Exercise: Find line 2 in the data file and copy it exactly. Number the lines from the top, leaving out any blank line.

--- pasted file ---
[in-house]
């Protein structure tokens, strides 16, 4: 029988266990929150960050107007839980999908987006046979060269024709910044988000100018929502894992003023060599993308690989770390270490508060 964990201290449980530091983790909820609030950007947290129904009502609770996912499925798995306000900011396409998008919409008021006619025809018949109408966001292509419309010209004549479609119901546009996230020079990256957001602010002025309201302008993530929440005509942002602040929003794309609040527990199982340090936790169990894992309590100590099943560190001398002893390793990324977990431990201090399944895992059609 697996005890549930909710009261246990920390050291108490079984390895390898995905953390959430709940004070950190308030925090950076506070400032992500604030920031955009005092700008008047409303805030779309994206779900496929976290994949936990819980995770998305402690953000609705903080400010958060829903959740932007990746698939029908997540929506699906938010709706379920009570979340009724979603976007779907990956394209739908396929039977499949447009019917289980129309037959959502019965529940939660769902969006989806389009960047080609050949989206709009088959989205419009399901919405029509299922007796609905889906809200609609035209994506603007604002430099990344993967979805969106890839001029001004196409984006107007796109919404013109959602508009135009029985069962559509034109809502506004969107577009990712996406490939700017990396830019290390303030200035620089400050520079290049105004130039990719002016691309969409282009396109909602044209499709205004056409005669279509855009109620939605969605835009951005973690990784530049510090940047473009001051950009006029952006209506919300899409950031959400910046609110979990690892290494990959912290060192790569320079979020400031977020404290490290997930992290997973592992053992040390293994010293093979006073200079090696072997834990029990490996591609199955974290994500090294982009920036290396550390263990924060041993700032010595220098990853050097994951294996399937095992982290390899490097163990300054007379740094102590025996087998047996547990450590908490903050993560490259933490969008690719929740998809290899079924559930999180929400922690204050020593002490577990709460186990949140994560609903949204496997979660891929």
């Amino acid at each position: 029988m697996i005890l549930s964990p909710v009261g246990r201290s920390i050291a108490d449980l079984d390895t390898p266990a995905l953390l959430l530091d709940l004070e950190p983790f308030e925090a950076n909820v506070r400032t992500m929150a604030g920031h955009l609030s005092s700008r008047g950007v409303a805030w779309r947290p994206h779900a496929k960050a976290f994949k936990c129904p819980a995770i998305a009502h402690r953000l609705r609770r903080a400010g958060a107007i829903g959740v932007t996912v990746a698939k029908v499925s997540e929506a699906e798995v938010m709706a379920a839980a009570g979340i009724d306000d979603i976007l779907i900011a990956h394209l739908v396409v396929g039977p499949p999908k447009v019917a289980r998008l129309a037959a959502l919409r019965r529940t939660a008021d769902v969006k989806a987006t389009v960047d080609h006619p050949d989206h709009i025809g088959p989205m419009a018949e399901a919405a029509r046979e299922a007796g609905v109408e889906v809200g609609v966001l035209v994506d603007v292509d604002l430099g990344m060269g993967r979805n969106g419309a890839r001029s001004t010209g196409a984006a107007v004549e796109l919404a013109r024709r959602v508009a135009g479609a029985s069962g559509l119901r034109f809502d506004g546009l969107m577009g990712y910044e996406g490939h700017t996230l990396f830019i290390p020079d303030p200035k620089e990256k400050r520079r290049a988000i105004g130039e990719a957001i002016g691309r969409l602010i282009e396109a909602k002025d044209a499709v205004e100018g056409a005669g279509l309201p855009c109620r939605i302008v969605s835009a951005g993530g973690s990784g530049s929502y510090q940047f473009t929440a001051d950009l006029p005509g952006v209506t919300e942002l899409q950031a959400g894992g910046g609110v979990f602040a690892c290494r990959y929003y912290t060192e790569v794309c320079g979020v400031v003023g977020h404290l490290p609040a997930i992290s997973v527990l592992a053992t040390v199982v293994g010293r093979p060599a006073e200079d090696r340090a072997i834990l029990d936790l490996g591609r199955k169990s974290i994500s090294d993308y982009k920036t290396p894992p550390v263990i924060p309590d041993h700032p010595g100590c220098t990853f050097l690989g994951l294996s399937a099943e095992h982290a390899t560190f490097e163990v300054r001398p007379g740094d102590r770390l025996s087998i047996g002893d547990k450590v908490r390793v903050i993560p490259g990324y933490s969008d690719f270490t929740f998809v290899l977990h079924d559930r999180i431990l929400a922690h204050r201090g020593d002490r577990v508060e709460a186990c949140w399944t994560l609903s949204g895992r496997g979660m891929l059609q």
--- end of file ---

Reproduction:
């Protein structure tokens, strides 16, 4: 029988266990929150960050107007839980999908987006046979060269024709910044988000100018929502894992003023060599993308690989770390270490508060 964990201290449980530091983790909820609030950007947290129904009502609770996912499925798995306000900011396409998008919409008021006619025809018949109408966001292509419309010209004549479609119901546009996230020079990256957001602010002025309201302008993530929440005509942002602040929003794309609040527990199982340090936790169990894992309590100590099943560190001398002893390793990324977990431990201090399944895992059609 697996005890549930909710009261246990920390050291108490079984390895390898995905953390959430709940004070950190308030925090950076506070400032992500604030920031955009005092700008008047409303805030779309994206779900496929976290994949936990819980995770998305402690953000609705903080400010958060829903959740932007990746698939029908997540929506699906938010709706379920009570979340009724979603976007779907990956394209739908396929039977499949447009019917289980129309037959959502019965529940939660769902969006989806389009960047080609050949989206709009088959989205419009399901919405029509299922007796609905889906809200609609035209994506603007604002430099990344993967979805969106890839001029001004196409984006107007796109919404013109959602508009135009029985069962559509034109809502506004969107577009990712996406490939700017990396830019290390303030200035620089400050520079290049105004130039990719002016691309969409282009396109909602044209499709205004056409005669279509855009109620939605969605835009951005973690990784530049510090940047473009001051950009006029952006209506919300899409950031959400910046609110979990690892290494990959912290060192790569320079979020400031977020404290490290997930992290997973592992053992040390293994010293093979006073200079090696072997834990029990490996591609199955974290994500090294982009920036290396550390263990924060041993700032010595220098990853050097994951294996399937095992982290390899490097163990300054007379740094102590025996087998047996547990450590908490903050993560490259933490969008690719929740998809290899079924559930999180929400922690204050020593002490577990709460186990949140994560609903949204496997979660891929």